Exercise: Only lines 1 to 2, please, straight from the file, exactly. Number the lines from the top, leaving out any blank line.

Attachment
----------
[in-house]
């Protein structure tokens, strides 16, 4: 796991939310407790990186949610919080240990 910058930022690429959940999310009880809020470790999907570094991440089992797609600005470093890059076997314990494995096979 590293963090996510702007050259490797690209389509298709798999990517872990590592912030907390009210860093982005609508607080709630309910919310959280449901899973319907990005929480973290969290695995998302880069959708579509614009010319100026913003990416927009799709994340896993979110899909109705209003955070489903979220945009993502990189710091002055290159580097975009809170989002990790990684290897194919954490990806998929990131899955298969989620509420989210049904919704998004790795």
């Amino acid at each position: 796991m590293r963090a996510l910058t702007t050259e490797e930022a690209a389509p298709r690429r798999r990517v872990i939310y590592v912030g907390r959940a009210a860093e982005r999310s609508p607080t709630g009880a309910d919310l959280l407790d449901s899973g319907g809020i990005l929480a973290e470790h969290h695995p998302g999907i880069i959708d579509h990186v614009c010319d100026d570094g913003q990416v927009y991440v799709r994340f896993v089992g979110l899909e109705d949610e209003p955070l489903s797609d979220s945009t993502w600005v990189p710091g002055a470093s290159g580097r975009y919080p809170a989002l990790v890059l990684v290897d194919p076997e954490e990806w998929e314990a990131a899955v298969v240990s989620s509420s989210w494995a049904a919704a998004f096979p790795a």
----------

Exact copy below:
[in-house]
């Protein structure tokens, strides 16, 4: 796991939310407790990186949610919080240990 910058930022690429959940999310009880809020470790999907570094991440089992797609600005470093890059076997314990494995096979 590293963090996510702007050259490797690209389509298709798999990517872990590592912030907390009210860093982005609508607080709630309910919310959280449901899973319907990005929480973290969290695995998302880069959708579509614009010319100026913003990416927009799709994340896993979110899909109705209003955070489903979220945009993502990189710091002055290159580097975009809170989002990790990684290897194919954490990806998929990131899955298969989620509420989210049904919704998004790795």